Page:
…or rather, historic houses: between 2009 and 2014 we embarked on a complete eco-renovation of our house – a Regency-era listed steading in Highland Perthshire. We took it back to the stonework, insulated it throughout and installed a ground-source heat pump (GSHP), biomass stove and solar thermal panels. It wasn’t cheap (our initial budget rapidly became a rounding error) but we now have a 270m2 (floor area of heated spaces), 200-year-old farmhouse that is both warm and comfortable – winning UK Renovation of the Year in 2014 was just a nice piece of validation for our hard work.
So, with now nearly a decade’s hindsight, what difference did it make?
Continue reading Heat Pumps and History →
For all the publicity that the ‘sexy’ side of climate change mitigation gets – wind, wave and solar power or the shift to electric vehicles – all of which are necessary and laudable, the biggest difference that we can make is to reduce our demand for energy in the first place. Continue reading Easy Gains: Removing VAT on Retrofit Energy-Saving →
It is an invariant law of the universe that books expand to fill the space allocated to them, plus ten percent. I call this The Bookshelf Constant. You can’t outwit this any more than you can gravity and it is entirely independent of how many books and bookshelves you buy.
Continue reading The Bookshelf Constant →
Yes, really. We’ve been judged, voted upon and are winners of the 2014 Daily Telegraph/Homebuilding & Renovating UK Renovation of the Year. Which is nice and we have an impressively heavy glass trophy and some rather nice photographs by Nigel Rigg to remind us of this.
Continue reading Renovation of the Year →
It’s taken us six years, but we’re there. Actually I’d say we’re three months from finishing and probably will be for several years, but all the basics are in place, remaining work being the painting of woodwork and one bedroom, the tiling of one of the bathrooms and the rectification of various minor-but-annoying balls-ups by the main contractor.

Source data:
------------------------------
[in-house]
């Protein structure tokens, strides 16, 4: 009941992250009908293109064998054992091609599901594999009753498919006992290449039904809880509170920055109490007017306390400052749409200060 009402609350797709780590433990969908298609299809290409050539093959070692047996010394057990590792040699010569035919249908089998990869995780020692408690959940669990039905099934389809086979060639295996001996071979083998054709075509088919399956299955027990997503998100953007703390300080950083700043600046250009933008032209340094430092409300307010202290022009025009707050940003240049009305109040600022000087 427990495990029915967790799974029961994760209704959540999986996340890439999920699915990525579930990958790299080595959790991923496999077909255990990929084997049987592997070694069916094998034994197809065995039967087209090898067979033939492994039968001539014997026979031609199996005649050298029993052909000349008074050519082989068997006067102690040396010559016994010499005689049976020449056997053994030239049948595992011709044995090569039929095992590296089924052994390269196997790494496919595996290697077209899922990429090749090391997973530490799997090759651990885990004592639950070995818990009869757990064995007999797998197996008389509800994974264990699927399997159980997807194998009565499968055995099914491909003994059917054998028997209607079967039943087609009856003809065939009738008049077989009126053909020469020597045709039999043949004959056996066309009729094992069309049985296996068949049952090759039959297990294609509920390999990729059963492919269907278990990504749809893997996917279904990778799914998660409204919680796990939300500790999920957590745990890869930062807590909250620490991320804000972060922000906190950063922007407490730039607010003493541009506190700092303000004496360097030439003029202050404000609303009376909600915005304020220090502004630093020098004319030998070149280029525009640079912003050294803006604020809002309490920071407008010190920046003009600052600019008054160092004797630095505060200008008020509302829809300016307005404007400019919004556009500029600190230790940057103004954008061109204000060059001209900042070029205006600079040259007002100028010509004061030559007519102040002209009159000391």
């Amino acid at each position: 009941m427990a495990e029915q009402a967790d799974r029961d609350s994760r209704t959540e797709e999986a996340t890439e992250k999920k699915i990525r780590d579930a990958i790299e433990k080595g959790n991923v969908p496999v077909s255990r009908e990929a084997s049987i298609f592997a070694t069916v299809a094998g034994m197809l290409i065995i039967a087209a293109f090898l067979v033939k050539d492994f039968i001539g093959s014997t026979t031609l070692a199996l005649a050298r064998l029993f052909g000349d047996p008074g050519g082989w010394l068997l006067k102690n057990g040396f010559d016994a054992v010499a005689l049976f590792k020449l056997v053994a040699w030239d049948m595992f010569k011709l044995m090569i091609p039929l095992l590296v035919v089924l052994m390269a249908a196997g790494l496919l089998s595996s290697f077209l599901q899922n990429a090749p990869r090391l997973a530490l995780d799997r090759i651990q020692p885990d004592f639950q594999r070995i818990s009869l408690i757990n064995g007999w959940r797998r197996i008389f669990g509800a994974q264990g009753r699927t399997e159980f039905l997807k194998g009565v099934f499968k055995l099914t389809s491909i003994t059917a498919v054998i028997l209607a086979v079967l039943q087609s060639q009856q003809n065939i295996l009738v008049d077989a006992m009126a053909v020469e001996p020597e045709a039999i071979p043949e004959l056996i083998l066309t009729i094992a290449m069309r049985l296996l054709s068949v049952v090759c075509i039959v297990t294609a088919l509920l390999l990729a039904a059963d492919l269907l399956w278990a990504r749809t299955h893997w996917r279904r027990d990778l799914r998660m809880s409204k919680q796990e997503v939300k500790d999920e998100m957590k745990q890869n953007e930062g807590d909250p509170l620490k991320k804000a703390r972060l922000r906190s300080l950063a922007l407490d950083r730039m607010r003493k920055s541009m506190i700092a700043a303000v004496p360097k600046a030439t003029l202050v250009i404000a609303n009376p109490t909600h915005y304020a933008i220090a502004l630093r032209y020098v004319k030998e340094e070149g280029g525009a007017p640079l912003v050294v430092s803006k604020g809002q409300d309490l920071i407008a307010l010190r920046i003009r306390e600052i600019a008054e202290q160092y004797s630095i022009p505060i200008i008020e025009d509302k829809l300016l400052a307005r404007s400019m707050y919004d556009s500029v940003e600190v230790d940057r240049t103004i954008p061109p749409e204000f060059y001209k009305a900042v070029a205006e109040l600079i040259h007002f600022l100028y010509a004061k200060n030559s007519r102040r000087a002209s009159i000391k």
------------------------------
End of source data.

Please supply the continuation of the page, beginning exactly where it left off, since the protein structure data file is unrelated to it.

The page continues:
Continue reading There. Or thereabouts. →
The last piece of the insulation jigsaw went in today: 27 bags of Warmcel recycled newspaper-based insulation, blown into the floor of the new master bedroom. This room sits above the unheated stable and tack room, now our garage and plant room, so when we used this room as our living room, it was perennially freezing unless we had storage heater, radiator and the log burner on, full blast. With the heat pump now in the plant room, we also needed better sound insulation between the floors – the pump isn’t particularly noisy but the buzzing of the compressor would definitely not aid a good night’s sleep.
Continue reading Recycled Warmth →
Our renewable energy (lack of) saga drags on. Using our own records and technical audits from both BRE UK and a new supplier recommended by Danfoss, we’ve been able to demonstrate that our original renewable systems supplier, MMAXX Ltd, and their managing director, Neil McFarlane, had neither the competence to take on the work in the first place nor the integrity to admit it and either turn down the project or bring in people who did know what they were doing. That’s led to more than a year of non-functioning systems, damage to our property and a system that has so far provided neither the heat nor hot water specified and required. It’s also failing to deliver the promised savings or environmental benefits.
Continue reading Pass the Anthracite… →
Our woodburning stove in the kitchen, replacing a very old and burned out multifuel stove, is a Woodfire 12i, sourced from Stoves Online (www.stovesonline.co.uk). The first one they sent was damaged in transit – whether by their courier or by MMAXX Ltd we don’t know (MMAXX didn’t check it over on arrival at their depot, unpacked it then brought it up dumped in the back of a van, so I know where my money goes) – but Stoves Online were unfailingly helpful and courteous over arranging the replacement.
Continue reading Stoves Online →
Funny thing – before I moved back to Scotland, I’d never come across the habit of “Taping and Filling” – using Ames tape to seal the seams between adjacent sheets of plasterboard and then plastering and sanding the joint smooth. But it seemed to make perfect sense – after all, why should we pay for plasterboard and then pay some highly skilled bloke to spend days plastering it? Continue reading Plastered →
In renovating Stronvar, we’ve created an insulated shell inside the original fabric of the building, bringing each wall in by about 120mm and increasing the effective thickness of the walls from around 800mm to nearly a metre – this is a not insubstantial building. Continue reading Small Decisions, Large Consquences →